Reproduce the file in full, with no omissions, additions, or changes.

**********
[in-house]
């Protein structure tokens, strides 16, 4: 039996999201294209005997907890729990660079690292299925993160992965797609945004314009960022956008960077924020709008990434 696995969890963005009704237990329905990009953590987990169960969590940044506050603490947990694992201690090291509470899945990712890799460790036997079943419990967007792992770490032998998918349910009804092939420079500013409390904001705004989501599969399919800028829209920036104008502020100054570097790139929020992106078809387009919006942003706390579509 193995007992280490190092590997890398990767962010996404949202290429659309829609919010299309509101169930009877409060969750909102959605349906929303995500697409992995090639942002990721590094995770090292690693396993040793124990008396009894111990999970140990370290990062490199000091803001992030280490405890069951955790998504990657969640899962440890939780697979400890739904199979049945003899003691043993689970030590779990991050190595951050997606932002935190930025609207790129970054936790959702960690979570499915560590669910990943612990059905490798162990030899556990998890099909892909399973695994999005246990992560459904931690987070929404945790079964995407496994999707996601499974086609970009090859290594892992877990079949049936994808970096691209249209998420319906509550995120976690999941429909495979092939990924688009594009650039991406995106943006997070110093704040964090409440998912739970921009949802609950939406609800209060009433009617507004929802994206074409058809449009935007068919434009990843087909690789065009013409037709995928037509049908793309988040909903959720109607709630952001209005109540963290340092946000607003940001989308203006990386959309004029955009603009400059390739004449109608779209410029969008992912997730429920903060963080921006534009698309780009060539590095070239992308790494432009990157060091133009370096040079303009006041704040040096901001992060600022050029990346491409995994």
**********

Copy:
[in-house]
């Protein structure tokens, strides 16, 4: 039996999201294209005997907890729990660079690292299925993160992965797609945004314009960022956008960077924020709008990434 696995969890963005009704237990329905990009953590987990169960969590940044506050603490947990694992201690090291509470899945990712890799460790036997079943419990967007792992770490032998998918349910009804092939420079500013409390904001705004989501599969399919800028829209920036104008502020100054570097790139929020992106078809387009919006942003706390579509 193995007992280490190092590997890398990767962010996404949202290429659309829609919010299309509101169930009877409060969750909102959605349906929303995500697409992995090639942002990721590094995770090292690693396993040793124990008396009894111990999970140990370290990062490199000091803001992030280490405890069951955790998504990657969640899962440890939780697979400890739904199979049945003899003691043993689970030590779990991050190595951050997606932002935190930025609207790129970054936790959702960690979570499915560590669910990943612990059905490798162990030899556990998890099909892909399973695994999005246990992560459904931690987070929404945790079964995407496994999707996601499974086609970009090859290594892992877990079949049936994808970096691209249209998420319906509550995120976690999941429909495979092939990924688009594009650039991406995106943006997070110093704040964090409440998912739970921009949802609950939406609800209060009433009617507004929802994206074409058809449009935007068919434009990843087909690789065009013409037709995928037509049908793309988040909903959720109607709630952001209005109540963290340092946000607003940001989308203006990386959309004029955009603009400059390739004449109608779209410029969008992912997730429920903060963080921006534009698309780009060539590095070239992308790494432009990157060091133009370096040079303009006041704040040096901001992060600022050029990346491409995994």